Austin Bain, rhp, Louisiana State - Draft eligible as a sophomore, Bain bounced back quickly from offseason shoulder surgery to remove a bone spur, but he wasn’t as consistently sharp as a sophomore as he had shown in an excellent freshman year. Expected to step into a starting role, Bain instead had to settle for work out of the bullpen. He mixed an 89-91 mph fringe-average fastball with a low-80s fringe-average slider and a fringy changeup. Bain has touched 93 mph more regularly in the past, and could benefit from a chance to build back his arm strength with another season at LSU. Parker Bugg, rhp, Louisiana State - Bugg is at his best when he uses all of his 6-foot-7 frame to get downhill, pounding the zone with an 88-91 mph fastball and a slider that flashes plus. Jake Slaughter, ss, Ouachita (La.) Christian HS - Slaughter has a prototypical middle infielder's body and above-average speed. He's a Louisiana State signee. Tre Turner, of, Holy Cross HS, New Orleans - Turner has been a prominent football prospect for quite a while as a speedy running back. But he also has played enough baseball to show his promise as a fascinating power/speed combo to sign with Arizona State to play both sports. Turner has plus, plus speed as well as above-average raw power. Turner’s swing is a little long but he has played more baseball than the average two-sport star–he played for USA Baseball’s National Talent Identification program in the summer before his senior season. Jesse Stallings, rhp, Louisiana State - Stallings has had a 93-95 mph fastball for a while, but his improved secondary stuf has helped the fastball play better. Domenick Carlini, lhp, Southeast Louisiana - Carlini blossomed as a senior for Southeast Louisiana as he went 6-2, 2.13 as a weekend starter. Carlini doesn’t miss all that many bats, but he does have an interesting fastball/breaking ball combo as he’ll sit 89-91 mph and touch 93 mph while flashing an average breaking ball although it’s too inconsistent. He should get picked as an inexpensive senior sign. Corey Merrill, rhp, Tulane - Merrill began the season as Tulane's ace. But after a sore muscle in his arm shut him down for a month. He returned as the team's closer. Merrill's fastball has a lot of life. Kyle Cedotal, lhp, Southeast Louisiana - Cedotal began his Southeast Louisiana career as an outfielder who also pitched. He ends it as a lefthanded pitcher who sporadically fills in as an outfielder. Cedotal’s bread-and-butter is a plus cutter, but his reliance on that pitch may have negatively affected his fastball. Where he once pitched with a fringe-average fastball (89-91 mph) he now sits 87-88. He also has a usable breaking ball and changeup but both are fringy offerings. The senior’s athleticism and reliability should earn him an opportunity as a later-round senior sign. Phillip Diehl, lhp, Louisiana Tech - Diehl was a reliable member of the Bulldogs rotation in 2016 after missing most of 2015 with an arm injury. The redshirt junior lefty struck out 90 in 80 innings. Chandler Hall, ss, Louisiana Tech - Hall is a college shortstop with some pop and speed, which makes him a draftable commodity. Kramer Robertson, ss/2b, Louisiana State - The son of Baylor women's basketball coach Kim Mulkey, Robertson took a big step forward as a junior as he filled the very large hole left by Alex Bregman's departure. A light-hitting second baseman in his first two years with the Tigers, Robertson led LSU with a .331 average and played a better-than-expected shortstop. The 5-foot-9, 160-pounder profiles as a second baseman/utility infielder in pro ball, and may be best served returning to LSU for his senior season before going pro. Cole Freeman, 2b, Louisiana State - Freeman is a speedy slap hitter whose lack of pop limits his pro potential. To his credit, the plus-plus runner plays a speedster's game, slapping the ball and causing havoc on the basepaths. Reagan Bazar, rhp, Louisiana-Lafayette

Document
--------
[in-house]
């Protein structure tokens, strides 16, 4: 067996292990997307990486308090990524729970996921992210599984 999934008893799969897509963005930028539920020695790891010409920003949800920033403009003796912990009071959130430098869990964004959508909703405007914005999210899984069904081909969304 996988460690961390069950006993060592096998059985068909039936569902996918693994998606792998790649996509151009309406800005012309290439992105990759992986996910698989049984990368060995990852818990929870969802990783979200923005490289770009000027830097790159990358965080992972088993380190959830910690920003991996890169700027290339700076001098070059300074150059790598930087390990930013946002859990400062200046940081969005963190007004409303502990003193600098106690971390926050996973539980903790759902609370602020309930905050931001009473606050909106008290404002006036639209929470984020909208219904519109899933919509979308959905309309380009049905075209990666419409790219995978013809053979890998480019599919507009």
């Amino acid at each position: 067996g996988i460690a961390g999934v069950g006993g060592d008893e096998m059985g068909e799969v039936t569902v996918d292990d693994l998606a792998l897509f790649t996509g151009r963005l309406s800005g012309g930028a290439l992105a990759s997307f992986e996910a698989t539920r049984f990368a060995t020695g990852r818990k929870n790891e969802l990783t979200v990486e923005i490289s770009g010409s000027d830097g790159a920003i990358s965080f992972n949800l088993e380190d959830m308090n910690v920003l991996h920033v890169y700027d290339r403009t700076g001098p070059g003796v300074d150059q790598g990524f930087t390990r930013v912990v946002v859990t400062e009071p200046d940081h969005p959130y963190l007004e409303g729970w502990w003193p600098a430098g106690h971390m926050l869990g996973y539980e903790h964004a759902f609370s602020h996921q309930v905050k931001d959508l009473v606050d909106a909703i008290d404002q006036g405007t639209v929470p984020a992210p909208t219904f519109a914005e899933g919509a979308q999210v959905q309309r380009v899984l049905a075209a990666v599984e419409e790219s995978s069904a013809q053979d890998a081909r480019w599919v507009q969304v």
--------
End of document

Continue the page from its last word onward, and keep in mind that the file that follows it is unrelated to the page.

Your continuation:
2022 MLB Draft: Kumar Rocker Signs With Frontier League's Tri-City ValleyCats

One of this year’s biggest draft mysteries is finally resolved.

- Bazar has barely pitched for Louisiana-Lafayette (19 innings in the past two seasons) but he has a big arm that has touched 100 mph in the past and is regularly 95+.